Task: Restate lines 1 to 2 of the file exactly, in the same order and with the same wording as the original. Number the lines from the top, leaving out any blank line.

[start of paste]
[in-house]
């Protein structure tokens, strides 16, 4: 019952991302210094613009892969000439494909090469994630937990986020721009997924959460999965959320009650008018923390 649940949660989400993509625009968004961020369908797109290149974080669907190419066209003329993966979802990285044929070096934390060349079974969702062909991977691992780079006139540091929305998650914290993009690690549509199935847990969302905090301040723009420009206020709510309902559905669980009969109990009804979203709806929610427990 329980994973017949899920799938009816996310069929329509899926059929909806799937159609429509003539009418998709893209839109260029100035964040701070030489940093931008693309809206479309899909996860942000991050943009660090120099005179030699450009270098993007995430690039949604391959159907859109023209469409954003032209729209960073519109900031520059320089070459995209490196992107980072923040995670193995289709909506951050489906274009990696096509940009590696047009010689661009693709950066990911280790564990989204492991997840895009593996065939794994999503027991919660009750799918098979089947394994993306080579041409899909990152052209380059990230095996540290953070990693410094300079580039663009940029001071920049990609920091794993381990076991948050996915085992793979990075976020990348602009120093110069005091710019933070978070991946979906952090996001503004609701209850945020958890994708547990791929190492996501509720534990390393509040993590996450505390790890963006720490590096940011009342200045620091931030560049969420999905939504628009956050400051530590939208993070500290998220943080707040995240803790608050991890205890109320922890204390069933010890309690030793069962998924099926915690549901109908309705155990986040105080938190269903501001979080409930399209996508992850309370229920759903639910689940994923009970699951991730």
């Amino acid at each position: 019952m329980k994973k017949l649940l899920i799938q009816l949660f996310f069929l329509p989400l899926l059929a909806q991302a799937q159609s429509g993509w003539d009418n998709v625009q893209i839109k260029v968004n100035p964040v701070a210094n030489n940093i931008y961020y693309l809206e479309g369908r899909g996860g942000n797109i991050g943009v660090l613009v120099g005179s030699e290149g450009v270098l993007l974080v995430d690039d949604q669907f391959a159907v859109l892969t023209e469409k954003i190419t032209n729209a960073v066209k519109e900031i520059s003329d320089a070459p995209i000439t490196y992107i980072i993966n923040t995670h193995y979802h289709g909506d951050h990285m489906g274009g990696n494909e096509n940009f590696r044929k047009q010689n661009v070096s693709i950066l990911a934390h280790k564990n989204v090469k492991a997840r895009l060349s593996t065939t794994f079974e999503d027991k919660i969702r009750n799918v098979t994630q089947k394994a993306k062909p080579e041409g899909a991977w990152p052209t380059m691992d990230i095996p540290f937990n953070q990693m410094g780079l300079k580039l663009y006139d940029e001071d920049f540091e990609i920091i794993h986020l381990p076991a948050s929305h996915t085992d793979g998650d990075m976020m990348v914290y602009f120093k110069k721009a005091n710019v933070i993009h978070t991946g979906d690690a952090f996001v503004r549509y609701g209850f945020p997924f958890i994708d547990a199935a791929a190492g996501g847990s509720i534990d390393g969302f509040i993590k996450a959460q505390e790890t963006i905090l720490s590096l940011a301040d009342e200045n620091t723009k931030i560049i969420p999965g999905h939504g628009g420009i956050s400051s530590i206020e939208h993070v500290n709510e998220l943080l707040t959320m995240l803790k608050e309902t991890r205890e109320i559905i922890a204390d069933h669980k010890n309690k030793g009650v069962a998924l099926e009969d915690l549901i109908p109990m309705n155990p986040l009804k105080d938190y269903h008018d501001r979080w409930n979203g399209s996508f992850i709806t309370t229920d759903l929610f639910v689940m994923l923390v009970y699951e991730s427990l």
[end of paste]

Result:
[in-house]
């Protein structure tokens, strides 16, 4: 019952991302210094613009892969000439494909090469994630937990986020721009997924959460999965959320009650008018923390 649940949660989400993509625009968004961020369908797109290149974080669907190419066209003329993966979802990285044929070096934390060349079974969702062909991977691992780079006139540091929305998650914290993009690690549509199935847990969302905090301040723009420009206020709510309902559905669980009969109990009804979203709806929610427990 329980994973017949899920799938009816996310069929329509899926059929909806799937159609429509003539009418998709893209839109260029100035964040701070030489940093931008693309809206479309899909996860942000991050943009660090120099005179030699450009270098993007995430690039949604391959159907859109023209469409954003032209729209960073519109900031520059320089070459995209490196992107980072923040995670193995289709909506951050489906274009990696096509940009590696047009010689661009693709950066990911280790564990989204492991997840895009593996065939794994999503027991919660009750799918098979089947394994993306080579041409899909990152052209380059990230095996540290953070990693410094300079580039663009940029001071920049990609920091794993381990076991948050996915085992793979990075976020990348602009120093110069005091710019933070978070991946979906952090996001503004609701209850945020958890994708547990791929190492996501509720534990390393509040993590996450505390790890963006720490590096940011009342200045620091931030560049969420999905939504628009956050400051530590939208993070500290998220943080707040995240803790608050991890205890109320922890204390069933010890309690030793069962998924099926915690549901109908309705155990986040105080938190269903501001979080409930399209996508992850309370229920759903639910689940994923009970699951991730």